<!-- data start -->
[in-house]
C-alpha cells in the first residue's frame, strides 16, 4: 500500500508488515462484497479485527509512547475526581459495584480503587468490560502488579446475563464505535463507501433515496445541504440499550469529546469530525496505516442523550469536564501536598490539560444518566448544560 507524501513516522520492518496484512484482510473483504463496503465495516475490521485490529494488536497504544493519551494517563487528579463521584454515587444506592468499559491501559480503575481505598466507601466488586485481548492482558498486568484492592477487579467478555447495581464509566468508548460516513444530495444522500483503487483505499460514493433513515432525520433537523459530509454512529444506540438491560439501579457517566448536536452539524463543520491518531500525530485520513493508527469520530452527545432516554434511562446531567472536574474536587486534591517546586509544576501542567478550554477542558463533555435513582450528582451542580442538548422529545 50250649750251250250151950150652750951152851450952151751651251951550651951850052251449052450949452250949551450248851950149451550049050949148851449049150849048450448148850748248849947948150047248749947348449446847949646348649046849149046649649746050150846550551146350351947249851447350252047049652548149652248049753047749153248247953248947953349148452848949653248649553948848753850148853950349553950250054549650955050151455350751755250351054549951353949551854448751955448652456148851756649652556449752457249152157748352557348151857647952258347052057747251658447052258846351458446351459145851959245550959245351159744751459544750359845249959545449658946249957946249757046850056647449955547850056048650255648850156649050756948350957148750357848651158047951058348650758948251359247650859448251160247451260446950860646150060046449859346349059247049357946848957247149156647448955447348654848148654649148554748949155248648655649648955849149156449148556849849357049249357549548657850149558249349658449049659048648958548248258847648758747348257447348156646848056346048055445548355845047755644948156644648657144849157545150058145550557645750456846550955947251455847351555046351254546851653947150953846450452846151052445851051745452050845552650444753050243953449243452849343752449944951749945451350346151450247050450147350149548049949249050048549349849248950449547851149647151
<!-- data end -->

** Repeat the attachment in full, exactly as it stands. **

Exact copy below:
[in-house]
C-alpha cells in the first residue's frame, strides 16, 4: 500500500508488515462484497479485527509512547475526581459495584480503587468490560502488579446475563464505535463507501433515496445541504440499550469529546469530525496505516442523550469536564501536598490539560444518566448544560 507524501513516522520492518496484512484482510473483504463496503465495516475490521485490529494488536497504544493519551494517563487528579463521584454515587444506592468499559491501559480503575481505598466507601466488586485481548492482558498486568484492592477487579467478555447495581464509566468508548460516513444530495444522500483503487483505499460514493433513515432525520433537523459530509454512529444506540438491560439501579457517566448536536452539524463543520491518531500525530485520513493508527469520530452527545432516554434511562446531567472536574474536587486534591517546586509544576501542567478550554477542558463533555435513582450528582451542580442538548422529545 50250649750251250250151950150652750951152851450952151751651251951550651951850052251449052450949452250949551450248851950149451550049050949148851449049150849048450448148850748248849947948150047248749947348449446847949646348649046849149046649649746050150846550551146350351947249851447350252047049652548149652248049753047749153248247953248947953349148452848949653248649553948848753850148853950349553950250054549650955050151455350751755250351054549951353949551854448751955448652456148851756649652556449752457249152157748352557348151857647952258347052057747251658447052258846351458446351459145851959245550959245351159744751459544750359845249959545449658946249957946249757046850056647449955547850056048650255648850156649050756948350957148750357848651158047951058348650758948251359247650859448251160247451260446950860646150060046449859346349059247049357946848957247149156647448955447348654848148654649148554748949155248648655649648955849149156449148556849849357049249357549548657850149558249349658449049659048648958548248258847648758747348257447348156646848056346048055445548355845047755644948156644648657144849157545150058145550557645750456846550955947251455847351555046351254546851653947150953846450452846151052445851051745452050845552650444753050243953449243452849343752449944951749945451350346151450247050450147350149548049949249050048549349849248950449547851149647151